Calls for peace and demonstrations in defense of the popular vote on one side, an ongoing coup plan with increasingly extreme actions on the other, have marked the situation in Bolivia for the past week.
As one of the lines of the anti-government attacks, yesterday evening there was a mutiny in the Police Operations Tactical Unit (UTOP) of the central department of Cochabamba, with an immediate official response.
Minister of Defense Javier Zavaleta ruled out the deployment of the Armed Forces on the streets following the incident and assured that under no circumstances would the government enforce quartering or a military operation in the streets of any city. He insisted that the situation of the Armed Forces in the nine departments throughout the country is normal and expressed confidence that the police commander can persuade the officers involved in the mutiny to rethink their position.
Ever since the losing presidential candidate Carlos Mesa implied their had been electoral fraud on October 20, providing no evidence, a series of anti-government mobilizations has been encouraged by extreme oppposition sectors, including stoppages, street barricades, and violent attacks.
Last Saturday, the head of the Pro-Santa Cruz Civic Committee, Luis Fernando Camacho, in front of his followers gathered in a town hall, issued a 48 hour ultimatum to President Evo Morales to resign.
After the deadline, the young lawyer and entrepreneur stated on Monday in a demagogic and contradictory speech that he would secure the resignation of the head of State, and announced the radicalization of his initiatives, including the closure of borders and the taking of public institutions.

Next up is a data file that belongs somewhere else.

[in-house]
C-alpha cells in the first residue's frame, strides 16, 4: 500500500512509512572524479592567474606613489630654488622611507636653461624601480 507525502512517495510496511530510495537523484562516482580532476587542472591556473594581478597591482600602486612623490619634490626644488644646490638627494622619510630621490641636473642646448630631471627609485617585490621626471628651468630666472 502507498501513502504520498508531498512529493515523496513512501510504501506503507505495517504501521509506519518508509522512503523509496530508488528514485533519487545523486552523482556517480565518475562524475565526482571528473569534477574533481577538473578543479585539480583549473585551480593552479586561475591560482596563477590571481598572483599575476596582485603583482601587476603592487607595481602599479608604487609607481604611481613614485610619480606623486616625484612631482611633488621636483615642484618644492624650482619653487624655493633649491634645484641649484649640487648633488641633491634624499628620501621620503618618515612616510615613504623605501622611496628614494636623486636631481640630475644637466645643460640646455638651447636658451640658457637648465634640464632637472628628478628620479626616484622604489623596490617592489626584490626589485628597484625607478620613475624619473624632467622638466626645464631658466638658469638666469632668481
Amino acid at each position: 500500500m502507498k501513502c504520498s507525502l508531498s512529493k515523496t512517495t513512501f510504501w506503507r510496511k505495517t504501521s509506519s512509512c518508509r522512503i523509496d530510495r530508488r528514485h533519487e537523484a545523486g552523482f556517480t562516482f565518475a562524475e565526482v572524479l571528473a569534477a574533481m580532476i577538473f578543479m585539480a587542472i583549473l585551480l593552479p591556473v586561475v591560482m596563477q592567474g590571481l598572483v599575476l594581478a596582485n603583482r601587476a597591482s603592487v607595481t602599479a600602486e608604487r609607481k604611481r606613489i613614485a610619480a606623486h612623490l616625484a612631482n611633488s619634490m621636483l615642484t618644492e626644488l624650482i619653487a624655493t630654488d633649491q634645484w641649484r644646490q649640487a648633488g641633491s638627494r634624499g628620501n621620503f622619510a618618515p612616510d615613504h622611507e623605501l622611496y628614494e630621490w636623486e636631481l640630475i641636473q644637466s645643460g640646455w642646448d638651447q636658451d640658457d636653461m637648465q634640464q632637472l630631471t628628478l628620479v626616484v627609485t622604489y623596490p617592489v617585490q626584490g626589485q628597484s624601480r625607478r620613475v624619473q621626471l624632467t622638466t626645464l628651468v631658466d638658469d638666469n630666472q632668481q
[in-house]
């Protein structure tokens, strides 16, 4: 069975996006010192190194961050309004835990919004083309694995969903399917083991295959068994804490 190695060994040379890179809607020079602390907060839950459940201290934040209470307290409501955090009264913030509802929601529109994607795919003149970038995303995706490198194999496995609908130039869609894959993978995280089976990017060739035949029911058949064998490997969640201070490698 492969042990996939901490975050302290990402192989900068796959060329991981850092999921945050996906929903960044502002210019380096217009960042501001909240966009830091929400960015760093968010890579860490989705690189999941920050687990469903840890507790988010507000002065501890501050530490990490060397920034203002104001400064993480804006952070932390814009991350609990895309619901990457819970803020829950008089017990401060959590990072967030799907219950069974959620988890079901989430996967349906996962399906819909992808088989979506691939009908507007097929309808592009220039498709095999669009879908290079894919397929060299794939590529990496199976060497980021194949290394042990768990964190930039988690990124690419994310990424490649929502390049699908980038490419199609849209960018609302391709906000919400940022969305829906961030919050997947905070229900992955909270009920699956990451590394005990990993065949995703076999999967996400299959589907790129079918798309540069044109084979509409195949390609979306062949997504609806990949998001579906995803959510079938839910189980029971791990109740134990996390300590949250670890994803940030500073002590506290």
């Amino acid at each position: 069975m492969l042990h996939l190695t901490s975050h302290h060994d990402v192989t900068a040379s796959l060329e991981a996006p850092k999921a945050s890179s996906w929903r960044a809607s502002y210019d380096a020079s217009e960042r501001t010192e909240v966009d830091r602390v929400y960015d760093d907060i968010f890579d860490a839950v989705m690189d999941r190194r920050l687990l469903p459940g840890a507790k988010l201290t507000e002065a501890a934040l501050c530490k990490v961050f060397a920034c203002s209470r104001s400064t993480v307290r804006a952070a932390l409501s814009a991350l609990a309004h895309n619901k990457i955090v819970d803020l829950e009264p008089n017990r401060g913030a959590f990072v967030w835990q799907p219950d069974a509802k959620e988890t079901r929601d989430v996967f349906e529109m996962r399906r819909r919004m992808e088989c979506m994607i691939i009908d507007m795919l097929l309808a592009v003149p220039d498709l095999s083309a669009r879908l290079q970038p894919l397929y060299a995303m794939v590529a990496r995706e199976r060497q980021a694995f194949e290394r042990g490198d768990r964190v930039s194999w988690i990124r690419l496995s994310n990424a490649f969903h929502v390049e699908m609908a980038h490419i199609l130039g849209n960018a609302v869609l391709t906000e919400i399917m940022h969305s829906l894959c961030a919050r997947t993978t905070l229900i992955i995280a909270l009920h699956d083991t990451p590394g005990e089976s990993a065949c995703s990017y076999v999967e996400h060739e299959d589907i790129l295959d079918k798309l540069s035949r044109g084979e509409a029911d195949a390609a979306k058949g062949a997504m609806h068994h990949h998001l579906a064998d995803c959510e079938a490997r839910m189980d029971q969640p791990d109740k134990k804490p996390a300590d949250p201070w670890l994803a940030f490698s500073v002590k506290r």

Consequently, two days later hooded far-right groups responded by violently attacking Mayoress Patricia Arce of the municipality of Vinto, Quillacollo province, and lashing out at her companions who marched in that city alongside their children.
The attackers cut off Arce's hair and threw dirt and red paint over her, before she was rescued by the police. In addition, the former minister of Interculturality, Feliciano Vegamonte, was kidnapped and, according to a broadcast video, forced to kneel and apologize.
Bolivian lawmakers and senators repudiated these attacks, as well as those against indigenous women, which the Women's Plurinational Service described as intolerable, while social organizations publicly denounced these politically motivated and racist incidents and public officials called on opposition leaders to reflect on their actions.
Meanwhile, Morales reiterated his call for an end to the violence and called on social movements to unite to support social justice, the process of change, and the democratic and cultural revolution in Bolivia.
'I want to tell the people that I am not going to resign, we will respect our Political Constitution of the State, I want to inform sisters and brothers, Bolivia and the world, I will not give up, (...) we will defend our process of change,' the president assured.
Vice President Alvaro Garcia Linera set out that it was the people who again gave victory to the ruling Movement Towards Socialism (MAS) in the elections of October 20, and that denying that victory would be to bury democracy.
'We were chosen by the people, if we had lost, we would have happily left office. The people gave us victory again and resigning would be to ignore the Magna Carta in force in the country,' he stressed.
Leader of the Bolivian Workers' Confederation (COB) Juan Carlos Huarachi, during a massive rally in the historic city of El Alto, considered the importance of the economic issue, noting, 'In 2003 it was gas, now it is lithium, the underlying issue of the political opposition is the economy.'
Minister of Communications Manuel Canela emphasized that the State responded to allegations of fraud by requesting an audit of the results conducted by the Organization of American States (OAS) three days after the elections, which was nonetheless disregarded by the sectors promoting a coup.
We want to be very clear on making a difference between the people who support democracy and those who are seeking a coup d'état like Mr. Camacho, he stressed.